David Sefton, Artistic Director
'Obviously the main thing about festivals is that no matter how insanely busy you become for the duration, that duration is a fixed term. And adrenalin will see you through the three weeks – it’s inevitably afterwards that you get sick!
As for survival tips I’d say always say yes when offered food and try and remember to say no when offered drink – at least some of the time. Try and sleep at some point in every 24 hour period, grab quiet moments when you can (my walk to work is what will probably keep me sane). And a bit of perspective helps – it’s easy to immerse yourself in Festival Frenzy to the extent that the tiniest glitch – and they always come – is the end of the world.
I find stopping for five minutes and reading the world news, although not often cheering, can help enormously to put things in perspective.
And succumbing to the odd cocktail is also highly recommended!'
Elissa Blake, theatre critic
‘Every year I swear off alcohol as the key to staying alert during a festival. I want to feel excited and not tired. I also try to get lots of sunshine and fresh air. If I’m going to spend that much time inside a dark room watching theatre, I’ll need to balance that with some sunshine. So I spend time in parks – just lazing around is enough, nothing too vigorous, no jogging.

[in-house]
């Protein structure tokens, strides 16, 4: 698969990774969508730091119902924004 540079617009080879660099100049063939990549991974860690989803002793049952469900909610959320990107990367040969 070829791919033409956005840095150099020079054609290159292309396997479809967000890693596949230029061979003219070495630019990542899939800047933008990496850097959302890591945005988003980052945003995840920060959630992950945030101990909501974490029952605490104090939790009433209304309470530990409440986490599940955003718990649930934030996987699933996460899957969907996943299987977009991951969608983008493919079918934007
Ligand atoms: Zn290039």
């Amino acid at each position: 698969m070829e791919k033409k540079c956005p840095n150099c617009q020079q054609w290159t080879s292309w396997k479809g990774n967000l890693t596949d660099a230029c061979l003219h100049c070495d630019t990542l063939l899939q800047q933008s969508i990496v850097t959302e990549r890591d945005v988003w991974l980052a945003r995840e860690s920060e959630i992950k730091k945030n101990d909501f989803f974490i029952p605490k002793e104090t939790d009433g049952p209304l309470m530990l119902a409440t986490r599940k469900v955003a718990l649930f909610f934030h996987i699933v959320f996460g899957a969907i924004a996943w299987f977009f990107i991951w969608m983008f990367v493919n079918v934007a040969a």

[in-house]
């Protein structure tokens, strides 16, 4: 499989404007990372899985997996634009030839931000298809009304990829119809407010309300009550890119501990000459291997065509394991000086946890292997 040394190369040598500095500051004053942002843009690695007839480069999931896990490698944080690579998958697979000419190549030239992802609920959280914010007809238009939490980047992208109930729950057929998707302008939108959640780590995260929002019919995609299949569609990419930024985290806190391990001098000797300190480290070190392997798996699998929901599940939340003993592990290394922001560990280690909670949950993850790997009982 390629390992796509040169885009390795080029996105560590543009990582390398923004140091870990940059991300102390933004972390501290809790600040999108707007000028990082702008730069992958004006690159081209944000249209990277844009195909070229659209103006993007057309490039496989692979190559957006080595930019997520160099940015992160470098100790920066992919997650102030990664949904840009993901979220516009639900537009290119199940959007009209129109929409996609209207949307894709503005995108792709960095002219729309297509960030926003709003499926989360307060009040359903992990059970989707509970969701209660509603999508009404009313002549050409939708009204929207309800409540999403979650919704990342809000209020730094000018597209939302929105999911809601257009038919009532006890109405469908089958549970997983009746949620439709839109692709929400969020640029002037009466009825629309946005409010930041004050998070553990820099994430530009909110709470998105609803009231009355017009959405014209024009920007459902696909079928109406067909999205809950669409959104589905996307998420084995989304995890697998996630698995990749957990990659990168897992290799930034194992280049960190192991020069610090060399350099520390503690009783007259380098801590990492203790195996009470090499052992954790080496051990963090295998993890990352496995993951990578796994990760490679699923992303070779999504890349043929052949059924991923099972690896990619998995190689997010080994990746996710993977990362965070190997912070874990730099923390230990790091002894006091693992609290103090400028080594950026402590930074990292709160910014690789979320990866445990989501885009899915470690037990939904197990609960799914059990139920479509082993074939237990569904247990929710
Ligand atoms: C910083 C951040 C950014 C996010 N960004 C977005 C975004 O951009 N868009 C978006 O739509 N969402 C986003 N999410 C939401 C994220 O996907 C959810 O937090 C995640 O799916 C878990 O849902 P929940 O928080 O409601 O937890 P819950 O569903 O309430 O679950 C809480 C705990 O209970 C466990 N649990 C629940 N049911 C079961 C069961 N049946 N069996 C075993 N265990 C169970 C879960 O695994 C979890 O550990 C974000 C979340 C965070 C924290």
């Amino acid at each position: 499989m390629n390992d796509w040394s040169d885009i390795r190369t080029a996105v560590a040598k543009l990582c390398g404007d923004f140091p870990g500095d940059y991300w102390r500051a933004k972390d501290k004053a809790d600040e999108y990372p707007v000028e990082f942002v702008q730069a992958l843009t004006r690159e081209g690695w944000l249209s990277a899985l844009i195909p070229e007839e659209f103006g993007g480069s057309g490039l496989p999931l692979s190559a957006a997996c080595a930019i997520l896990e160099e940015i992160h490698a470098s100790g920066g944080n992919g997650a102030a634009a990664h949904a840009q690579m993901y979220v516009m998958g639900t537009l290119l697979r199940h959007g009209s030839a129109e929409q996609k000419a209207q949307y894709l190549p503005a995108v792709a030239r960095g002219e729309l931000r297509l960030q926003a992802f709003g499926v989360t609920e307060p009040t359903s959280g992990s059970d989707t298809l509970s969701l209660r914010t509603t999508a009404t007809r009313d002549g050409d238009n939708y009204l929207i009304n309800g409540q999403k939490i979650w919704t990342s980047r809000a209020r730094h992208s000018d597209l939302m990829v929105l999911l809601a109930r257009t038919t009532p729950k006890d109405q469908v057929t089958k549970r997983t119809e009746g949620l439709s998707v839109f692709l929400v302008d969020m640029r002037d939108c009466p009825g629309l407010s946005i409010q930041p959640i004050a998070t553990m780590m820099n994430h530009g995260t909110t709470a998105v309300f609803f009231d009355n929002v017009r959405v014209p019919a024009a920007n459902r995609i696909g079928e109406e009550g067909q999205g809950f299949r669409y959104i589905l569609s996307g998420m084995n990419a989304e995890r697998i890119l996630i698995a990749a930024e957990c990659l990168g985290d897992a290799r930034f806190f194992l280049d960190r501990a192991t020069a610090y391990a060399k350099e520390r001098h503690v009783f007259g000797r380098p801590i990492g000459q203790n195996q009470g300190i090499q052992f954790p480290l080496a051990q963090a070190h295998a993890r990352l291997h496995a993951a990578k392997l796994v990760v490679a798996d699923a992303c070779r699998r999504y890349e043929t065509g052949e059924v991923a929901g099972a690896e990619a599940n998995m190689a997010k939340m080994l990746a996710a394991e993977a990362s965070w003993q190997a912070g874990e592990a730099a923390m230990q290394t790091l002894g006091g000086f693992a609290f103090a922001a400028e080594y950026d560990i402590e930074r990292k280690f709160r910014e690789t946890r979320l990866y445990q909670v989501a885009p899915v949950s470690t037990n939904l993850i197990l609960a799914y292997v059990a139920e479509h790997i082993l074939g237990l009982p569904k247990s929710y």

The other benefit of getting some sunshine is it clears your head. I think you need a palette cleanser between shows. Going for a walk and getting some good food helps. During a festival, there is so much to absorb that I tend to cut down on other things such as books, TV, films, internet. It’s easy to get overstimulated.
And yes, mixing up the program so you see dance, theatre, visual arts on different days seems like a good idea. But then again, gorging on non-stop theatre for a week is fun too.’
Lieven Bertels, Festival Director
'Festivals can indeed be exhausting, despite the constant adrenaline rush for us as organisers. In the cultural sector there’s of course a zillion opportunities to drink bubbles and wine, or eat canapés all day, and as I don’t seem to find time to do any serious sports I’ve decided to avoid alcohol and tray food altogether during my own festival. It’s perhaps a tad ungrateful towards our lovely wine, beer and food sponsors, but I’m more than happy to enjoy their products outside the festival period.